We know it is. But reality is different in Spain: noon (mediodía) means lunch time, which could be anytime between 1:30 and 4pm. If you’re meeting someone in the afternoon (por la tarde), it will never be earlier than 4:30pm. And, remember, dinner is rarely before 9pm. How do we manage to get there without starving in the way? Thanks to one of our best customs: merienda (an afternoon snack, between 6 and 7:30pm).
…and waited for two hours by the road. Something strange happens when you cross the Pyrenees: what’s so easy and normal in Central Europe becomes really uncommon in Spain. Don’t worry, someone will eventually pick you up, but you might want to get comfortable while waiting. A good alternative is carpooling, which has become really popular in Spain in the last years thanks to the economic crisis.
Although this is changing in big cities and chain stores, which remain open at lunch time, most small shops close between 2 and 5pm. Who goes shopping at lunch time, anyway? Only a tourist!
How could we blame you? You were travelling to Spain, synonymous with sun and beaches, siesta, and fiesta! Now you realize your mistake: you’re in the mountains, not the beach, and it’s winter. Enter 10C and rain. Next time you come, check the weather before packing. You might need more than sandals and a swimming suit.
Siesta is one of the biggest myths about Spain. Because everything is closed between 2 and 5pm, it must be that Spaniards are sleeping, right? Some people take a nap after lunch, true, but not as many as you’d think. Why is everything closed then? Because we love to have a calm meal with our family if possible, and do it right (cooking, having dessert, drinking a coffee afterwards). And, yes, we might also take a nap.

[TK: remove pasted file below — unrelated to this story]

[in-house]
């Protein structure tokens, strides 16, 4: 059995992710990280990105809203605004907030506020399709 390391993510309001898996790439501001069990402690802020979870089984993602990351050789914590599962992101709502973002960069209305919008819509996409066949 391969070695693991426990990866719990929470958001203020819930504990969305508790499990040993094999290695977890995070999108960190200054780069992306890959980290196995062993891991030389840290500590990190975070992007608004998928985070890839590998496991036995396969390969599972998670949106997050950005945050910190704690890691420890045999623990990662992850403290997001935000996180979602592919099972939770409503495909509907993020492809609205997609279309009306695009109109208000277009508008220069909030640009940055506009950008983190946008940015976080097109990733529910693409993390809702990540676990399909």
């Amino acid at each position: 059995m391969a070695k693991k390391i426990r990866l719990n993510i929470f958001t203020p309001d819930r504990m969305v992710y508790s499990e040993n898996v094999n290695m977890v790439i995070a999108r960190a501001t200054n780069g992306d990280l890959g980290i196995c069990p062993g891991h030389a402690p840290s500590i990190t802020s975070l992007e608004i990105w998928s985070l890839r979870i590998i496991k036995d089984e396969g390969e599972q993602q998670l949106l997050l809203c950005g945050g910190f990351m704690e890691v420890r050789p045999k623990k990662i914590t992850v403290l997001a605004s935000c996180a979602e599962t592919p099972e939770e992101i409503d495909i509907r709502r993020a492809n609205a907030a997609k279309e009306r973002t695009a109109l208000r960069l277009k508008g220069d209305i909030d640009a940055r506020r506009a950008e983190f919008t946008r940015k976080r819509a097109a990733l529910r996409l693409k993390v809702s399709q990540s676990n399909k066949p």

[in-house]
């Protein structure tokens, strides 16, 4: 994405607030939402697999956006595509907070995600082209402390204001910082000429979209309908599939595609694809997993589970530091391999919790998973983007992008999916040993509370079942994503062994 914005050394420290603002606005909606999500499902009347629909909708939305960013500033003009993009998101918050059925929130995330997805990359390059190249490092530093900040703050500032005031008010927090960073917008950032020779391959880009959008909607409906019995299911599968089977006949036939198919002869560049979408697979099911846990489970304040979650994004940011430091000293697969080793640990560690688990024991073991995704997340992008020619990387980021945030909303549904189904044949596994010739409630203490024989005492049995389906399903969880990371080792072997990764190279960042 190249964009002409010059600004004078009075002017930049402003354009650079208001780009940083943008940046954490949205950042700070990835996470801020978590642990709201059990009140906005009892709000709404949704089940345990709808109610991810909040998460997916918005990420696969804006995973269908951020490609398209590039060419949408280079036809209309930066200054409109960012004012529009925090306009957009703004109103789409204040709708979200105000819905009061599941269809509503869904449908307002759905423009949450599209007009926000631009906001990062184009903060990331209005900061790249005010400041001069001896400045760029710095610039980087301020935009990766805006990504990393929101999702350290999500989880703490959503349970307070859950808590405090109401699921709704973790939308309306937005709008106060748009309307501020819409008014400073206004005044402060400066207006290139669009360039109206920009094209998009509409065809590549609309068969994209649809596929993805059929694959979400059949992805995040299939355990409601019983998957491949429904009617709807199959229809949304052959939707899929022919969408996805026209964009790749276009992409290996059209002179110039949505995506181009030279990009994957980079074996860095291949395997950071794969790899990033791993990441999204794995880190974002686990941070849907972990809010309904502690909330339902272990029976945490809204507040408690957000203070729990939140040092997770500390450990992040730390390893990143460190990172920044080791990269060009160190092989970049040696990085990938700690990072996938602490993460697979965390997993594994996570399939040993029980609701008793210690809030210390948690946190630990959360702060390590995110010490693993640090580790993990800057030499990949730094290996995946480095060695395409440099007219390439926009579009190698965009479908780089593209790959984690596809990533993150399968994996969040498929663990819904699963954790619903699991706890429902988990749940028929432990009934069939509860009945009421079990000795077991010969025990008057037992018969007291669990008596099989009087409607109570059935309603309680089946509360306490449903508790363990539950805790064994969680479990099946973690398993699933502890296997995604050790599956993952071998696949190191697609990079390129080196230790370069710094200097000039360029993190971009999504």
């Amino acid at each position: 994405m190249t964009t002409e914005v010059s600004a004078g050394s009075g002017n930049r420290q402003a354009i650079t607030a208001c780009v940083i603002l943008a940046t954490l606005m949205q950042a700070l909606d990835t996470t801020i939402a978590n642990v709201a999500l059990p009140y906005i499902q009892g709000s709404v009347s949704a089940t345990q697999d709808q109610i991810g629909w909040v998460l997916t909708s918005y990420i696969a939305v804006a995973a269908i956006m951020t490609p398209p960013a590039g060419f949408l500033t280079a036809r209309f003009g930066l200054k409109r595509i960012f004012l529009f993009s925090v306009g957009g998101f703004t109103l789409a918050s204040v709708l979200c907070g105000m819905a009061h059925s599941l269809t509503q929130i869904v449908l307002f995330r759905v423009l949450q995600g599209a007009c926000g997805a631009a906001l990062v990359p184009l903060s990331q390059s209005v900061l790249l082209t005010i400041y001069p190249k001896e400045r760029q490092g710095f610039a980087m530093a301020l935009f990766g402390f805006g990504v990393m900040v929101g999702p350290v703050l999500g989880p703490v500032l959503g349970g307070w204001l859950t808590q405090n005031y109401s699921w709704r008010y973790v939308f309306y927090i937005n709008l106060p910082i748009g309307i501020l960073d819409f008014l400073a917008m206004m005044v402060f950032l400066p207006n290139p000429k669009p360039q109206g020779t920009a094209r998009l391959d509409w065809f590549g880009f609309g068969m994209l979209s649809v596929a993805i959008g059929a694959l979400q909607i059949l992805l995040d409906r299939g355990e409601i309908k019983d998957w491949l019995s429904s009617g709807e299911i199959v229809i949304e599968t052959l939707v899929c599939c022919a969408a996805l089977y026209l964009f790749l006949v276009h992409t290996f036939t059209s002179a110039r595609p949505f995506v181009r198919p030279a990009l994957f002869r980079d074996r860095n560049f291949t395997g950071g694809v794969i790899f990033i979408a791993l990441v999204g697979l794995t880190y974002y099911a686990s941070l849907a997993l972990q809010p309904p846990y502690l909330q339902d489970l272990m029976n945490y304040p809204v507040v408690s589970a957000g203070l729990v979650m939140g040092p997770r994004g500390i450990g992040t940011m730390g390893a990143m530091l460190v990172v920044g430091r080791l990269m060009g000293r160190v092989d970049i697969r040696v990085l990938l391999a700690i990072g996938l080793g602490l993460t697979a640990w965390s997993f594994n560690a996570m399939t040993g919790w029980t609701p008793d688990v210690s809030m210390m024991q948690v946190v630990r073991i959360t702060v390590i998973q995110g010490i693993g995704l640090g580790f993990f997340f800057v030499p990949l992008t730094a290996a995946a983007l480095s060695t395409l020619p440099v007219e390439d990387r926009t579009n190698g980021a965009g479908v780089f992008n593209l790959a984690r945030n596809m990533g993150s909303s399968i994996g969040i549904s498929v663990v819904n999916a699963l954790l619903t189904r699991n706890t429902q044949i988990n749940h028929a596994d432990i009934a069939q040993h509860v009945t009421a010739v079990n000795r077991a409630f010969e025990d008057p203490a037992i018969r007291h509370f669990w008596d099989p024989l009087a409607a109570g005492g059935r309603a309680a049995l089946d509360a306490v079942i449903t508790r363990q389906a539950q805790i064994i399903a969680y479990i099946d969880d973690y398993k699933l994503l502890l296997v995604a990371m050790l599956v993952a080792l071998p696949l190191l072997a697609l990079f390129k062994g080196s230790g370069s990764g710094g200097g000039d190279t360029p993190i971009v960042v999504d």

There are some classic sandwiches (bocadillos) in Spanish bars: with tortilla, chorizo, pork loin, or chicken with cheese, calamari, the list goes on. And then you have the bocadillo vegetal, which should not be mistaken for a vegetarian option. It has tomato, lettuce, onion, and tuna or ham — maybe both. Keep it in mind next time you decide to have lunch at a bar.
You offer your hand while the person you’re being introduced to leans in to…yes — she/he wants to kiss you! It’s only two kisses, one per cheek; it means nothing to us. But beware: if you’re a man being introduced to another man, you have to shake hands. He’ll be nervous if you try to kiss him.
Did you order a beer in a bar and also got some olives, chips, or even callos along with you drink? Don’t worry — it’s on the house, that little tapa is for free. But before you start praising how generous Spanish bars are, you should know there’s actually a business strategy behind it — they want to make you thirsty for another drink. In the meantime, you should eat the olives. You will pay the same if you leave them untouched.